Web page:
Lunch orders are taken after dinner, as we're swallowing the last bites of tart or cake and vowing to fast for the next 24 hours. As a result, my husband and I usually ordered vegetables(shredded carrots, sprouts, lettuce and tomato) on whole wheat bread, while our sons, confident that they would soon be ravenous again, ordered two ham and cheese sandwiches a piece. The lunches, along with lemonade, a thermos of coffee and the cookies of the day awaited us in a portable cooler at breakfast. The cooler gave us the freedom to leave the island for a day trip, or have an early lunch on our porch.
Whether we had worked up an appetite hiking or spent a lazy day reading on the beach, dinner was the high point of the day. The two chefs presented a series of superb meals - lobster, steak, baked fish - with several choices each night. Biweekly cookouts on the beach appealed to children, who devoured hamburgers and hot dogs and then disappeared to fish or take one last kayak ride. We enjoyed the cookouts because sitting at long picnic tables gave us the change to talk with other guests, and the grilled chicken, corn bread and tabouli were just as good as the "dining room" food. Every meal ended with an array of extraordinary desserts - the raspberry tart was beyond description. Although we had decided on the first night to throw dietary restraint to the wind, we noticed that a few highly disciplined guests at another table were served low-fat and vegetarian meals. We also ordered wine or beer at dinner, which added to the pleasure of lingering on the dining porch to watch for bald eagles swooping over the water. Unless it was pouring, we ate on the porch every morning and night.
Meals may well have been our favorite activity at Attean, but we also hiked, fished and swam. Climbing Sally Mountain, on the mainland opposite the island, is almost a requirement. It's a strenuous hike but we watched (from our comfortable beach chairs) an entire family, from toddler to grandparents, triumphantly return from a trip to the summit, toting pails of the ubiquitous blueberries. My family's favorite outing was spectacular hike and boat trip across a series of three secluded ponds. Brad Holden sent us off with a map and keys to unlock the hidden canoes. We saw deer and moose (no people) and munched raspberries form the endless bushes along the trail. Another day, we joined two families for a boat trip to one of the many tiny islands on the lake. Without a trace of human development in sight, it was easy to pretend we were the first people to set foot there. We swam to and from a nearby slab of sun-warmed rock, ate, and fished from the cliff that make up one side of the this island. All of us - including our collection of six boys and one girl - fell into a mood of quiet dreaminess, mesmerized by the beauty of the war, sky and rocks.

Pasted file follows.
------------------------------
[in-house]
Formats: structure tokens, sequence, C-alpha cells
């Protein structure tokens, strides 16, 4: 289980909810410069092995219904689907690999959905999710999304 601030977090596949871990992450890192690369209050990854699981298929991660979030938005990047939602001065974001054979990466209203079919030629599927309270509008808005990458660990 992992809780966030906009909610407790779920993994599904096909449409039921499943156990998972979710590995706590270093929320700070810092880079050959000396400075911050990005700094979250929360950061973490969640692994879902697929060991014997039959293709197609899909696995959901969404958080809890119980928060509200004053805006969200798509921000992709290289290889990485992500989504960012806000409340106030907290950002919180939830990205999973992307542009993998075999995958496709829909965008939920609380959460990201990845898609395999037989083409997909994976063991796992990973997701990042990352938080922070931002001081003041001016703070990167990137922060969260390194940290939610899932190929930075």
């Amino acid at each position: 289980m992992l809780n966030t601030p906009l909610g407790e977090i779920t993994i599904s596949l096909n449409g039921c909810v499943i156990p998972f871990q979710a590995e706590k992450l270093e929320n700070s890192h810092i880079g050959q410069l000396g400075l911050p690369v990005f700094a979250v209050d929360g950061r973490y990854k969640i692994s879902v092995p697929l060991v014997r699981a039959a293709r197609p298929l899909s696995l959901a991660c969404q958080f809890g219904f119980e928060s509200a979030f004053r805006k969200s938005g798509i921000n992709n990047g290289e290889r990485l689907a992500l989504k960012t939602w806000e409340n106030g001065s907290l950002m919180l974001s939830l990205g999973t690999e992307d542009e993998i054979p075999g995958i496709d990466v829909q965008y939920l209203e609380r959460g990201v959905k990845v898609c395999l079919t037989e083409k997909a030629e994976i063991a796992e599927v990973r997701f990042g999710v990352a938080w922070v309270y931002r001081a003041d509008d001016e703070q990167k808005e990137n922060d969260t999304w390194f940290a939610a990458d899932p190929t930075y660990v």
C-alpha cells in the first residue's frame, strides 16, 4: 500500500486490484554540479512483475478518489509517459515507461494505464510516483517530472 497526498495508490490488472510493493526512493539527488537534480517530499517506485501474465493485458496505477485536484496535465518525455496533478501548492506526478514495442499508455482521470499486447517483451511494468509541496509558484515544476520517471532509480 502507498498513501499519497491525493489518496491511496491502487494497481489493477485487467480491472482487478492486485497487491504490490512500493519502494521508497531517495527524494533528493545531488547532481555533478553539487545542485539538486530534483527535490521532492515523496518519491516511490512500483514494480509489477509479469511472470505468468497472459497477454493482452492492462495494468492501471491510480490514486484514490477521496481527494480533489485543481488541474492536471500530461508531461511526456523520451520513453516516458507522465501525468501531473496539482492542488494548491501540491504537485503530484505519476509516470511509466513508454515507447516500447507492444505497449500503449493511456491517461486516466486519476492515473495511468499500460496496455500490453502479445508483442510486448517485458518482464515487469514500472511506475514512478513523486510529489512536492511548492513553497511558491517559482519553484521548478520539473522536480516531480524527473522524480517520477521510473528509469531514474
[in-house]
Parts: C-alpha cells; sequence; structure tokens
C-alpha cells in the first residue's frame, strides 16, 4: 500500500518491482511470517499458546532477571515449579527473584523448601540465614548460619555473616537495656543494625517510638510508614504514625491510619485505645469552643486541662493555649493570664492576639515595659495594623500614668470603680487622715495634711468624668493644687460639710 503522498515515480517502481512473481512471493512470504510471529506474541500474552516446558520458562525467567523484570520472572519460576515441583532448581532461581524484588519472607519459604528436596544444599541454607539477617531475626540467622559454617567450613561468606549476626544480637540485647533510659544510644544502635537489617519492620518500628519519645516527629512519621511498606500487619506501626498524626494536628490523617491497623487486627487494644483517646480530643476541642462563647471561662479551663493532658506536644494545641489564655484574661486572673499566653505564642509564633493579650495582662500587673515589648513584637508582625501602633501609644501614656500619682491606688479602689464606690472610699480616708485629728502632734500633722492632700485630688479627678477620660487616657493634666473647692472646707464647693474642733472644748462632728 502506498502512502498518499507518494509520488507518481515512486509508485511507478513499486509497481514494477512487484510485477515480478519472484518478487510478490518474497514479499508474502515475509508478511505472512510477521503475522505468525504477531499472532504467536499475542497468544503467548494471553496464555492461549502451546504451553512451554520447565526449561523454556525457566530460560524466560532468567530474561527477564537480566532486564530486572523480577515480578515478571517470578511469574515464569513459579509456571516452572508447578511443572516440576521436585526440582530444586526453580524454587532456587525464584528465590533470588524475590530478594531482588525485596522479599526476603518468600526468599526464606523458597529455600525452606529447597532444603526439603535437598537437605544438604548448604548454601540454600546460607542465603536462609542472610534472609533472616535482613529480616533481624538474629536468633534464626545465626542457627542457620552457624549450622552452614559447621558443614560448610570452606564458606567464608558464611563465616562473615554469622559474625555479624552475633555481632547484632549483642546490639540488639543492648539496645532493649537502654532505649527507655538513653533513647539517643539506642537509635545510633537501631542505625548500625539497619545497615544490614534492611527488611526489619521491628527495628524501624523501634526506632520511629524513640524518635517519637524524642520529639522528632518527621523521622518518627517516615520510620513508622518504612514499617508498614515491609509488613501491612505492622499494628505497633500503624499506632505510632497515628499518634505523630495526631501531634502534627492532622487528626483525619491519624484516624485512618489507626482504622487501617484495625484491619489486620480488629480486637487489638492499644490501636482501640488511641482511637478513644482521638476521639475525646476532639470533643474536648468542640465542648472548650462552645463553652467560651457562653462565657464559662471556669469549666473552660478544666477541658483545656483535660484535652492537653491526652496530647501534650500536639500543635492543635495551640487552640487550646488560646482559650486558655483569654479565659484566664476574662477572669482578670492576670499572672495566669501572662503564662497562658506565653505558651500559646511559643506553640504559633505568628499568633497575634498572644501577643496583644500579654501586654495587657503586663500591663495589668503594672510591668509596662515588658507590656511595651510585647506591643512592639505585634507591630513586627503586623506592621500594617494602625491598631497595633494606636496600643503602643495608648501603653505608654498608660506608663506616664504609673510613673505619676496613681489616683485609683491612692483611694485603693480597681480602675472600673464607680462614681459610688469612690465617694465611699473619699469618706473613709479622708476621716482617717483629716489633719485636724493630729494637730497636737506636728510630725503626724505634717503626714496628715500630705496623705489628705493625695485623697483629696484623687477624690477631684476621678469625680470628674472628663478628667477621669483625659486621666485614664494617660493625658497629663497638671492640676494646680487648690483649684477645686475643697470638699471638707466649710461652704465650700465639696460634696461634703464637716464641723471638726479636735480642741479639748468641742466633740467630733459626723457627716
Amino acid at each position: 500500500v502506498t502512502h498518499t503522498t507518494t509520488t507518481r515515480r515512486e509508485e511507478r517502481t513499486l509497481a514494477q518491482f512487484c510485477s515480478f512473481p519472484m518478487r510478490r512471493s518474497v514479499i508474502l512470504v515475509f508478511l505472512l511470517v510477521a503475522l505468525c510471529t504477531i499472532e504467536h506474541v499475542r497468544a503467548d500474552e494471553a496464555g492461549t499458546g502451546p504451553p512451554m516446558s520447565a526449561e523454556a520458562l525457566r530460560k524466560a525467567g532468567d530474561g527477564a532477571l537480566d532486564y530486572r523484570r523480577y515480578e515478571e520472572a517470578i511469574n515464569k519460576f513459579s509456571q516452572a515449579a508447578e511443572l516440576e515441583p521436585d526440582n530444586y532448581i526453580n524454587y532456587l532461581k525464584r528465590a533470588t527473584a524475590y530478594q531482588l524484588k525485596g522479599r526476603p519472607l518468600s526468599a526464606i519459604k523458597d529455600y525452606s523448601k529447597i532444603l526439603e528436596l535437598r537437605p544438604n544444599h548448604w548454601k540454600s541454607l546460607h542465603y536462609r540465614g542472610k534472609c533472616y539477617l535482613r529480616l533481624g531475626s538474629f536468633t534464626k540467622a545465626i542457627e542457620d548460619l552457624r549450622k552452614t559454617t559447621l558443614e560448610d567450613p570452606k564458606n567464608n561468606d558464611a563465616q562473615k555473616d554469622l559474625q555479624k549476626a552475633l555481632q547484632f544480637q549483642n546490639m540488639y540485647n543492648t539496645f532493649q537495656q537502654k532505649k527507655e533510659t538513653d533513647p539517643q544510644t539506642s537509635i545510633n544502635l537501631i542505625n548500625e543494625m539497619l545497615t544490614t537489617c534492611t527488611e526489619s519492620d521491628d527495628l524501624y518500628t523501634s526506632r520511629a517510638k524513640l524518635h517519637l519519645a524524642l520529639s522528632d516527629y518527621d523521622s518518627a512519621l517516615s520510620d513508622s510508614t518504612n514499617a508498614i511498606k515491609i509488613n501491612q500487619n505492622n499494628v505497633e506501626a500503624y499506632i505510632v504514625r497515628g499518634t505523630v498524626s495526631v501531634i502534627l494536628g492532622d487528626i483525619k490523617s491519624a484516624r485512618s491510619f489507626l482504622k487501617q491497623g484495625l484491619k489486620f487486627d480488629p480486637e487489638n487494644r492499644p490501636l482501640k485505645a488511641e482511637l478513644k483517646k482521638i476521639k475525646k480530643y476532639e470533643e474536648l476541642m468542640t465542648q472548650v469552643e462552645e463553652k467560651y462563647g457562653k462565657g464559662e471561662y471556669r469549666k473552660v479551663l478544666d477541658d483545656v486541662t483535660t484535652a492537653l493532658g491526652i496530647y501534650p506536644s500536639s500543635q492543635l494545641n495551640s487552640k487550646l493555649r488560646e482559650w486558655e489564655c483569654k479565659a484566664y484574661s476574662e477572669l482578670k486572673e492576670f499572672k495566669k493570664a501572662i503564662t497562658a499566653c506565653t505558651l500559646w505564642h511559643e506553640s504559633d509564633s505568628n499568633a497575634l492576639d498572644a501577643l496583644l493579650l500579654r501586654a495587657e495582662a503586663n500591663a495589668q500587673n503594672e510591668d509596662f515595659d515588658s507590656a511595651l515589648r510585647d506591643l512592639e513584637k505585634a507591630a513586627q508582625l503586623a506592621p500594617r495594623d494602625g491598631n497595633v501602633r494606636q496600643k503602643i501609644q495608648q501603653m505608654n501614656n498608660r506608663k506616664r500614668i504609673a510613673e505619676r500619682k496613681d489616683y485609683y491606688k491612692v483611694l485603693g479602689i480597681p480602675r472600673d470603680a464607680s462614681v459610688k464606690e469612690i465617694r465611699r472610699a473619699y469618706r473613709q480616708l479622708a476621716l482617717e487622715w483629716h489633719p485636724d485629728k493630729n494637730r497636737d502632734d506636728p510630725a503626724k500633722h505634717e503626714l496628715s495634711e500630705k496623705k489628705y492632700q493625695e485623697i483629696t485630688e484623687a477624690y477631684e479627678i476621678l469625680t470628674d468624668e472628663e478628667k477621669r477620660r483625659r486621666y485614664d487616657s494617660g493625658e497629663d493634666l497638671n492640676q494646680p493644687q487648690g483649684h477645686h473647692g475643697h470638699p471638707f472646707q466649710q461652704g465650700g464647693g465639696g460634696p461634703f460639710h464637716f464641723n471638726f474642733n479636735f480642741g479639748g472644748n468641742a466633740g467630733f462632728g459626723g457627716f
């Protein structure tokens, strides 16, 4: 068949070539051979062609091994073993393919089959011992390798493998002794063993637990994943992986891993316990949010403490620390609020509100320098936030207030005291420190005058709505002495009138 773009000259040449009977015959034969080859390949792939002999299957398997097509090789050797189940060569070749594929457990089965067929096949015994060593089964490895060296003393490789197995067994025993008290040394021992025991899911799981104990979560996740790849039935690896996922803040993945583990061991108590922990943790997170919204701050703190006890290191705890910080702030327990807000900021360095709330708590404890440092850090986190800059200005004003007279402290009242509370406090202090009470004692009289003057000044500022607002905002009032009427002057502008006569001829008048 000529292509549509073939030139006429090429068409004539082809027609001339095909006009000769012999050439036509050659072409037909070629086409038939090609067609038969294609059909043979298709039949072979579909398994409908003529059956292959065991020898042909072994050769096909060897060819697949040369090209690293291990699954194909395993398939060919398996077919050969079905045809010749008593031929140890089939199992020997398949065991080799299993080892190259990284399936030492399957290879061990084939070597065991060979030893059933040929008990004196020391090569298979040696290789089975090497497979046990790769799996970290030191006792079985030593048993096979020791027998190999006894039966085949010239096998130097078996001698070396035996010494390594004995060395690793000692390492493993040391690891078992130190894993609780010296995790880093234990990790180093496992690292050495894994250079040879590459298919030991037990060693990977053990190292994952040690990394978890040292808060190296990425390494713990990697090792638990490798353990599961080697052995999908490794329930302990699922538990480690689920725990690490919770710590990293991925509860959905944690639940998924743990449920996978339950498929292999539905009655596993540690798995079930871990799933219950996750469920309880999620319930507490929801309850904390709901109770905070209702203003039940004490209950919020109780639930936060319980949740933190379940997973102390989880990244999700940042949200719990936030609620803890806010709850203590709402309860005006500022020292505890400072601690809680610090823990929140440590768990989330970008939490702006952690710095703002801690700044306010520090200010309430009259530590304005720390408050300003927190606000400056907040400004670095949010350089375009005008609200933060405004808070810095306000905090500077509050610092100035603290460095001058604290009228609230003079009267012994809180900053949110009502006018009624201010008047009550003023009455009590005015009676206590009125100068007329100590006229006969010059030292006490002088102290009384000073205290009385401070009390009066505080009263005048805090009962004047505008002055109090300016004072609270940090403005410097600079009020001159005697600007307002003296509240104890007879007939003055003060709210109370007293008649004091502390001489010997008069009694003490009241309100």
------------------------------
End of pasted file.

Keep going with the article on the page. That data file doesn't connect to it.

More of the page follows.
Fishing attracts many people to Attean. In the old days before motor boats, all visitors had a local guide to paddle them to the best fishing spots on the lake or lead them to secret trout streams. While guides are still available, most Attean visitors seem to trust to their own luck. Our teenage son reeled in (and threw back) an almost continuous succession of chub and perch. Two of his luckier friends caught good-sized trout of the dock and ate them for breakfast the next morning. Fish are also said to be plentiful in the "Narrows," the deepest part of the lake.
Attean's only limitation is swimming. Although a few hearty souls could be seen doing the crawl around the island or across the lake to Sally Mountain beach, the water is as cold as you'd expect a Maine lake to be-more suitable for an quick leap off the dock than a leisurely float. Our two boys spent more time in plastic kayaks than in the water, paddling off in convoys to build a fort on a neighboring island.
Perhaps because of the island setting, the atmosphere at Attean is cordial. Children fell into almost instant friendships on the beach, where they played wiffle ball and hide and seek while their parents chatted. Our stay overlapped with a piano-playing computer scientist and a clarinet-playing doctor who decided to give a concert in the lodge one evening. The kind of people who are attracted to Attean seem to be compatible, although they run the gamut from professor to dentist to movie actor. Many families return every year.
An ideal stay at Attean is at least seven days. It took us the first few days just to unwind and get into the rhythm of the place. If the weather turns cool and blustery, which can happen even in July, you may want to get off the island for a change of scenery. We held in reserve trips to the Road Kill Caf - and the Indian Store at nearby Moosehead Lake, and Quebec City, two hours away. On rainy days children who are addicted to computer games and TV at home may go cold turkey and discover the joys of reading, jigsaw puzzles and Monopoly. Or they may make their parents' lives miserable. As I said, Attean isn't for everyone. It is for our family, though. We've already reserved Arlington for next summer.
~ Lindsay Evans